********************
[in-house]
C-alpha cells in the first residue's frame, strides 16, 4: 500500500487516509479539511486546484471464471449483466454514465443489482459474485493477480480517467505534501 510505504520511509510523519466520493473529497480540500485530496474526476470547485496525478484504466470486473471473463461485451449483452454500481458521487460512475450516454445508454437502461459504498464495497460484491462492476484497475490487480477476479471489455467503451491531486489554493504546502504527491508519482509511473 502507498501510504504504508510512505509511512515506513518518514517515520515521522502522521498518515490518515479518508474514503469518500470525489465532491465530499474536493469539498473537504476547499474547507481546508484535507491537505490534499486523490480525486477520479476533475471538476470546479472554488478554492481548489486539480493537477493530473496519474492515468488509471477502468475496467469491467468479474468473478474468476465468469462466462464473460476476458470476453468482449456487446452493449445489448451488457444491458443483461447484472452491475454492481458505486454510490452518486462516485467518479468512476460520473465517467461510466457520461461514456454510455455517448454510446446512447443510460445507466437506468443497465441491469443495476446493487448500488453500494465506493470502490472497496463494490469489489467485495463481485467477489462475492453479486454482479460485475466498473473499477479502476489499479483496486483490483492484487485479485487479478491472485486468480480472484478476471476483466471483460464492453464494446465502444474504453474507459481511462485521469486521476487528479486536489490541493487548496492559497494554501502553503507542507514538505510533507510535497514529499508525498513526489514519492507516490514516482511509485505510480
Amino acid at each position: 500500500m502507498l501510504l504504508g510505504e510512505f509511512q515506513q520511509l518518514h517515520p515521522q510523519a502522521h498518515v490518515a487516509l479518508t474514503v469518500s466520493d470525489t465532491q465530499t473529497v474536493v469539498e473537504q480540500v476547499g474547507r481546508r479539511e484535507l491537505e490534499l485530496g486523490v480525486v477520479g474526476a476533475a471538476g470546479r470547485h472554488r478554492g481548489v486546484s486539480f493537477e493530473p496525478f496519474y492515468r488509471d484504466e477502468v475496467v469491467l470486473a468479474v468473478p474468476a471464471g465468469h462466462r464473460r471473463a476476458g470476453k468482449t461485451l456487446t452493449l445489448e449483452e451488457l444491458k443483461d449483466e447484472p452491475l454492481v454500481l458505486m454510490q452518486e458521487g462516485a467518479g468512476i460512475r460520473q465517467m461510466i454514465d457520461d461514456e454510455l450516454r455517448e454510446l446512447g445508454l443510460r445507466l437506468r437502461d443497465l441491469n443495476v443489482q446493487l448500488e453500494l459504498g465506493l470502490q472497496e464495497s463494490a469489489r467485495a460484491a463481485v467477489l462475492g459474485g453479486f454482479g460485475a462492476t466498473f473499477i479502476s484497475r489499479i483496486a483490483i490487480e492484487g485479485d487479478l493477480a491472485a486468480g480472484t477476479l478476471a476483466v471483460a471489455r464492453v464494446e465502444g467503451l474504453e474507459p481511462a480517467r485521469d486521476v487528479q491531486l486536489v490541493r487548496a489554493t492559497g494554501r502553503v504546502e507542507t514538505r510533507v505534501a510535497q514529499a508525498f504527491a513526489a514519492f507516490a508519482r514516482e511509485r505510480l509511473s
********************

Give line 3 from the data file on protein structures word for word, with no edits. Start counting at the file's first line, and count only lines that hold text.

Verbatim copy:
Amino acid at each position: 500500500m502507498l501510504l504504508g510505504e510512505f509511512q515506513q520511509l518518514h517515520p515521522q510523519a502522521h498518515v490518515a487516509l479518508t474514503v469518500s466520493d470525489t465532491q465530499t473529497v474536493v469539498e473537504q480540500v476547499g474547507r481546508r479539511e484535507l491537505e490534499l485530496g486523490v480525486v477520479g474526476a476533475a471538476g470546479r470547485h472554488r478554492g481548489v486546484s486539480f493537477e493530473p496525478f496519474y492515468r488509471d484504466e477502468v475496467v469491467l470486473a468479474v468473478p474468476a471464471g465468469h462466462r464473460r471473463a476476458g470476453k468482449t461485451l456487446t452493449l445489448e449483452e451488457l444491458k443483461d449483466e447484472p452491475l454492481v454500481l458505486m454510490q452518486e458521487g462516485a467518479g468512476i460512475r460520473q465517467m461510466i454514465d457520461d461514456e454510455l450516454r455517448e454510446l446512447g445508454l443510460r445507466l437506468r437502461d443497465l441491469n443495476v443489482q446493487l448500488e453500494l459504498g465506493l470502490q472497496e464495497s463494490a469489489r467485495a460484491a463481485v467477489l462475492g459474485g453479486f454482479g460485475a462492476t466498473f473499477i479502476s484497475r489499479i483496486a483490483i490487480e492484487g485479485d487479478l493477480a491472485a486468480g480472484t477476479l478476471a476483466v471483460a471489455r464492453v464494446e465502444g467503451l474504453e474507459p481511462a480517467r485521469d486521476v487528479q491531486l486536489v490541493r487548496a489554493t492559497g494554501r502553503v504546502e507542507t514538505r510533507v505534501a510535497q514529499a508525498f504527491a513526489a514519492f507516490a508519482r514516482e511509485r505510480l509511473s